Isle Of Man / Ellan Vannin

Katherine Crowe: Terminally ill singer bids for Christmas number one

Katherine Crowe
Image caption Katherine Crowe (far right) recorded with the London Metropolitan Symphony Orchestra

A singer with terminal breast cancer is bidding for the Christmas number one.

Isle of Man performer Katherine Crowe has released her version of Charlie Chaplin's Smile after recording it at Abbey Road Studios in London.

She said: "Bar seeing my children for the first time it was the most breathtaking and magical moment of my life and I want to share it."

Mrs Crowe is accompanied on the track by the London Metropolitan Symphony Orchestra.

The mother-of-two from Onchan has been making music for more than 25 years and has performed in the Isle of Man and throughout the UK.

She had always dreamed of recording at the famous studios.

Her ambition became reality with help from friends and a number of private donations.

She said: "There are no words to explain what this journey means to me.

'Magic happened'

"I want to make a difference to other people in my position and the way I can do that is through my music. I used to sing Smile at the end of my concerts and it seemed fitting."

The song was directed by Julian Kershaw who has worked on soundtracks for films including Harry Potter and Notting Hill.

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Media captionThe singer worked with the London Metropolitan Symphony Orchestra.

She continued: "I can't believe the support I have received to make my dream come true. Definitely a little bit of magic happened that day."

She was first diagnosed with the disease six years ago and has been fighting it ever since.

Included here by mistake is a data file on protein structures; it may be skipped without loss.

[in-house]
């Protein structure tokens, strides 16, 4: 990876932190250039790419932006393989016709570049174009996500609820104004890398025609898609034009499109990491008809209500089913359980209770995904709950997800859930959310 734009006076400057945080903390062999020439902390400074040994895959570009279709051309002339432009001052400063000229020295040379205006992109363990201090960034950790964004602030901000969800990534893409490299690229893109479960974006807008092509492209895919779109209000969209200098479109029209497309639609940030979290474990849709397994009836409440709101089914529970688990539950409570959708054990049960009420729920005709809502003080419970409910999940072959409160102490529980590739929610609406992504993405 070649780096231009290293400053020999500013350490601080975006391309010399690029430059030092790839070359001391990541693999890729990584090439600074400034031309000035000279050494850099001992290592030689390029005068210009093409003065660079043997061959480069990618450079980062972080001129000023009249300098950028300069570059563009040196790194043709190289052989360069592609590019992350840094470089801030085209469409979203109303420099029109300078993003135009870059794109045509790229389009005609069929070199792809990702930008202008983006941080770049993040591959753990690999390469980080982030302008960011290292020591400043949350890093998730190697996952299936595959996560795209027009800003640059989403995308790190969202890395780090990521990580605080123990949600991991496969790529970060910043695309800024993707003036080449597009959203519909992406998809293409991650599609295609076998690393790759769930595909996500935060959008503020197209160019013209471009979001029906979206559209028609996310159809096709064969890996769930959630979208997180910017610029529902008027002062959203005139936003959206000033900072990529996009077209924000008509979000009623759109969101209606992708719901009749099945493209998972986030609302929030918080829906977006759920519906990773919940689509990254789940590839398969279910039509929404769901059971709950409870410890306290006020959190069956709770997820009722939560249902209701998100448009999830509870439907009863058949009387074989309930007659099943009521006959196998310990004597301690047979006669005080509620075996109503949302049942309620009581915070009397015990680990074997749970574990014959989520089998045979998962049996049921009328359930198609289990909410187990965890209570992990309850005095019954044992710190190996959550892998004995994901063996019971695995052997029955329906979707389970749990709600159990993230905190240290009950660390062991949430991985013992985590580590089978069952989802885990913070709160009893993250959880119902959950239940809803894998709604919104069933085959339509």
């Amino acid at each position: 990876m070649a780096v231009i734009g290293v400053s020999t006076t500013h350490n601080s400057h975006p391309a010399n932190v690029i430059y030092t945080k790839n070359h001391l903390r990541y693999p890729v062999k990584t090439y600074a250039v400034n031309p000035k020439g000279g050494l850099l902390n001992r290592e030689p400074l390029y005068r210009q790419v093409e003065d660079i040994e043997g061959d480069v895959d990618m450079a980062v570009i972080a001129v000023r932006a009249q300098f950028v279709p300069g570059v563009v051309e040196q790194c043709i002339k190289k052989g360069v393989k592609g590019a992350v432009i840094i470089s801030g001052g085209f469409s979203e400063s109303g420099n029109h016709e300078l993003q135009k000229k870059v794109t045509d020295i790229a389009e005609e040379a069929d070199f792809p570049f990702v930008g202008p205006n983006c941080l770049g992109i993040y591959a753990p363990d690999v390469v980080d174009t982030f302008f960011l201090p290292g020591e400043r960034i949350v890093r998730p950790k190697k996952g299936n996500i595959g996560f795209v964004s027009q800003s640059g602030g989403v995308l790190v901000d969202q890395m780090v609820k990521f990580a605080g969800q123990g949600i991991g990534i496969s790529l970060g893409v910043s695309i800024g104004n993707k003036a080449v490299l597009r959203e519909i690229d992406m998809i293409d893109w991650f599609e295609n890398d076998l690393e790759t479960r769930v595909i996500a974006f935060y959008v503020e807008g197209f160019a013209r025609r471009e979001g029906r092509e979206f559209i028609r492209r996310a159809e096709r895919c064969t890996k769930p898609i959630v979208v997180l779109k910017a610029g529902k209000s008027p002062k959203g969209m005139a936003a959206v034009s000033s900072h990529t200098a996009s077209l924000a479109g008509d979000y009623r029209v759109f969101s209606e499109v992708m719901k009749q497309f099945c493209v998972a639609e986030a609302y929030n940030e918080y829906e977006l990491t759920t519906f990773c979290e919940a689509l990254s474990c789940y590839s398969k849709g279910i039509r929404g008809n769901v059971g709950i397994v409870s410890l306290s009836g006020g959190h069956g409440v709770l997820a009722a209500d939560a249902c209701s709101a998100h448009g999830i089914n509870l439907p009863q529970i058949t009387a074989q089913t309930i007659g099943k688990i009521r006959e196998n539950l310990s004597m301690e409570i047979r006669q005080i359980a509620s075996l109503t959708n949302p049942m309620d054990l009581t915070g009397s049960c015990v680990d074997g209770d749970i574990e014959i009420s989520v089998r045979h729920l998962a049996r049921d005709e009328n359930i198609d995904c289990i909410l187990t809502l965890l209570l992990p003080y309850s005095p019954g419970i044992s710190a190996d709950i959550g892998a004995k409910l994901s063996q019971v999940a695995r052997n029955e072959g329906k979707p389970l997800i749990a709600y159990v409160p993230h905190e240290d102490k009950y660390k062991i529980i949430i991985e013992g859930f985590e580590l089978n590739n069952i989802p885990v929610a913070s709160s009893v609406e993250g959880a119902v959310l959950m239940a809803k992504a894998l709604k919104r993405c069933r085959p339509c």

She faces tough competition for the number one slot. For five of the previous seven years, the winner of the X Factor has grabbed the coveted Christmas number one.

But last year the Military Wives beat X Factor winners Little Mix to top spot.

'Positive and uplifting'

Mrs Crowe's friends Christy DeHaven and Dave Armstrong documented the day at Abbey Road.

Ms DeHaven said: "Despite what she is going through she is still so positive and uplifting and inspiring and you want the world to get a little piece of that.

"When someone has that much talent you want to make things happen for them. She is a remarkable performer."

Mr Armstrong added: "She is sure to capture the public's imagination.

"Everyone involved has been blown away by her talent."

'Given me hope'

The singer continued: "I know it would be a miracle, but I need to believe miracles can come true."

Image caption Mrs Crowe had dreamed of recording at Abbey Road

"I have two great kids and a wonderful family and I want to be around for them.

"I can't let myself believe in what seems to be the inevitable. This song has given me hope to keep on keeping on.

"My health is on a knife edge, but I can still move, talk, walk and breathe which I class as a blessing.

"It is a beautiful distraction which at this moment in time lets me focus on a future. Some people would say I don't have a future but in the second I have."

The singer has stopped all conventional drug treatments because her body reacts with anaphylactic shock.

The proceeds from the song will go towards the development of new cancer treatments.

The song was released on Friday.

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